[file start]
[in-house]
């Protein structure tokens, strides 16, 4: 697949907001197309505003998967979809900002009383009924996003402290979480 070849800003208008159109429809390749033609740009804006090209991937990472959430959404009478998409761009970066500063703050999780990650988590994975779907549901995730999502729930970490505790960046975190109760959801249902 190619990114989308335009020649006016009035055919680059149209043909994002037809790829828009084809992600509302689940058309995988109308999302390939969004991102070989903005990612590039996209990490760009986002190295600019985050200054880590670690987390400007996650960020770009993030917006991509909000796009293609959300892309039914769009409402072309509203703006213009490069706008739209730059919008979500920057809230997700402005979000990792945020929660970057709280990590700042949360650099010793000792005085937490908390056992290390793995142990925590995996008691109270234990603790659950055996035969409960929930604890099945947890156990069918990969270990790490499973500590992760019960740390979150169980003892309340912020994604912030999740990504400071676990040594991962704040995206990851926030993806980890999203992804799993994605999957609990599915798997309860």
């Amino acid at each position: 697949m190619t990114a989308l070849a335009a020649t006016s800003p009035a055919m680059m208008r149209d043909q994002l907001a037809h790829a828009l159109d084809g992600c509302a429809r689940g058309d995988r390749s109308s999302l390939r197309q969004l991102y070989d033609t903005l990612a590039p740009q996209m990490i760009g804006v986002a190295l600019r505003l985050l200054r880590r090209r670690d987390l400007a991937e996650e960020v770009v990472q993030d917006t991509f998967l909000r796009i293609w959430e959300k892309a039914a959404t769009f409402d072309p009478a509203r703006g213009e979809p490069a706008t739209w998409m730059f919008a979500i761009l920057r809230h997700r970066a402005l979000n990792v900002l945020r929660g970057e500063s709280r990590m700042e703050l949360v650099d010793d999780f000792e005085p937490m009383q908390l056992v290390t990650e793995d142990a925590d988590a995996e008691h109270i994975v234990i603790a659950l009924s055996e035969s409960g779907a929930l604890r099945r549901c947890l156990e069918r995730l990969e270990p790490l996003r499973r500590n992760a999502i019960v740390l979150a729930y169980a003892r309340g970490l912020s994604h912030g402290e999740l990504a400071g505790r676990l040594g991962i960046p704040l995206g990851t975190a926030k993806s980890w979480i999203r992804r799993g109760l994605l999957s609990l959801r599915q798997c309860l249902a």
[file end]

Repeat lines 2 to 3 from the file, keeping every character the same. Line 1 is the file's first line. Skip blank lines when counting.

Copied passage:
């Protein structure tokens, strides 16, 4: 697949907001197309505003998967979809900002009383009924996003402290979480 070849800003208008159109429809390749033609740009804006090209991937990472959430959404009478998409761009970066500063703050999780990650988590994975779907549901995730999502729930970490505790960046975190109760959801249902 190619990114989308335009020649006016009035055919680059149209043909994002037809790829828009084809992600509302689940058309995988109308999302390939969004991102070989903005990612590039996209990490760009986002190295600019985050200054880590670690987390400007996650960020770009993030917006991509909000796009293609959300892309039914769009409402072309509203703006213009490069706008739209730059919008979500920057809230997700402005979000990792945020929660970057709280990590700042949360650099010793000792005085937490908390056992290390793995142990925590995996008691109270234990603790659950055996035969409960929930604890099945947890156990069918990969270990790490499973500590992760019960740390979150169980003892309340912020994604912030999740990504400071676990040594991962704040995206990851926030993806980890999203992804799993994605999957609990599915798997309860």
């Amino acid at each position: 697949m190619t990114a989308l070849a335009a020649t006016s800003p009035a055919m680059m208008r149209d043909q994002l907001a037809h790829a828009l159109d084809g992600c509302a429809r689940g058309d995988r390749s109308s999302l390939r197309q969004l991102y070989d033609t903005l990612a590039p740009q996209m990490i760009g804006v986002a190295l600019r505003l985050l200054r880590r090209r670690d987390l400007a991937e996650e960020v770009v990472q993030d917006t991509f998967l909000r796009i293609w959430e959300k892309a039914a959404t769009f409402d072309p009478a509203r703006g213009e979809p490069a706008t739209w998409m730059f919008a979500i761009l920057r809230h997700r970066a402005l979000n990792v900002l945020r929660g970057e500063s709280r990590m700042e703050l949360v650099d010793d999780f000792e005085p937490m009383q908390l056992v290390t990650e793995d142990a925590d988590a995996e008691h109270i994975v234990i603790a659950l009924s055996e035969s409960g779907a929930l604890r099945r549901c947890l156990e069918r995730l990969e270990p790490l996003r499973r500590n992760a999502i019960v740390l979150a729930y169980a003892r309340g970490l912020s994604h912030g402290e999740l990504a400071g505790r676990l040594g991962i960046p704040l995206g990851t975190a926030k993806s980890w979480i999203r992804r799993g109760l994605l999957s609990l959801r599915q798997c309860l249902a």